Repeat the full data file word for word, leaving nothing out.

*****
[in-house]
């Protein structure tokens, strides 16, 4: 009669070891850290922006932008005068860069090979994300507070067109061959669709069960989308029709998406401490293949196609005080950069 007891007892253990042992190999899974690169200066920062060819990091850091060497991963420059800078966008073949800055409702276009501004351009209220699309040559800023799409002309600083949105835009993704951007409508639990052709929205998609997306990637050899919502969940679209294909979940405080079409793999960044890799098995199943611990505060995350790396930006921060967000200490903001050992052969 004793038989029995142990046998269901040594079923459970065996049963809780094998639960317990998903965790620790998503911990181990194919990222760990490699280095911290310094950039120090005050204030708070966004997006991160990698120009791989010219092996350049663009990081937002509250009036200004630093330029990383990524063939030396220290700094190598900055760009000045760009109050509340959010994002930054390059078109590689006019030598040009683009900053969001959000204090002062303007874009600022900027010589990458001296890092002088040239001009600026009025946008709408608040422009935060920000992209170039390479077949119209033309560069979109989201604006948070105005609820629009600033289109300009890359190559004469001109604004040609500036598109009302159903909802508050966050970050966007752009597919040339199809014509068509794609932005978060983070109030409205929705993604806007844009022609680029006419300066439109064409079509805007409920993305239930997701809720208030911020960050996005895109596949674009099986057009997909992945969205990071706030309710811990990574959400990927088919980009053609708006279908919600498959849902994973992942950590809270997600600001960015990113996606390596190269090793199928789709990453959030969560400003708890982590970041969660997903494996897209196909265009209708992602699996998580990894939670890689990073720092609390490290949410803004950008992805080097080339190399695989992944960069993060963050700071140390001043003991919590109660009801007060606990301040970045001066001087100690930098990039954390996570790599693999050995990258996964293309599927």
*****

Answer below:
[in-house]
């Protein structure tokens, strides 16, 4: 009669070891850290922006932008005068860069090979994300507070067109061959669709069960989308029709998406401490293949196609005080950069 007891007892253990042992190999899974690169200066920062060819990091850091060497991963420059800078966008073949800055409702276009501004351009209220699309040559800023799409002309600083949105835009993704951007409508639990052709929205998609997306990637050899919502969940679209294909979940405080079409793999960044890799098995199943611990505060995350790396930006921060967000200490903001050992052969 004793038989029995142990046998269901040594079923459970065996049963809780094998639960317990998903965790620790998503911990181990194919990222760990490699280095911290310094950039120090005050204030708070966004997006991160990698120009791989010219092996350049663009990081937002509250009036200004630093330029990383990524063939030396220290700094190598900055760009000045760009109050509340959010994002930054390059078109590689006019030598040009683009900053969001959000204090002062303007874009600022900027010589990458001296890092002088040239001009600026009025946008709408608040422009935060920000992209170039390479077949119209033309560069979109989201604006948070105005609820629009600033289109300009890359190559004469001109604004040609500036598109009302159903909802508050966050970050966007752009597919040339199809014509068509794609932005978060983070109030409205929705993604806007844009022609680029006419300066439109064409079509805007409920993305239930997701809720208030911020960050996005895109596949674009099986057009997909992945969205990071706030309710811990990574959400990927088919980009053609708006279908919600498959849902994973992942950590809270997600600001960015990113996606390596190269090793199928789709990453959030969560400003708890982590970041969660997903494996897209196909265009209708992602699996998580990894939670890689990073720092609390490290949410803004950008992805080097080339190399695989992944960069993060963050700071140390001043003991919590109660009801007060606990301040970045001066001087100690930098990039954390996570790599693999050995990258996964293309599927």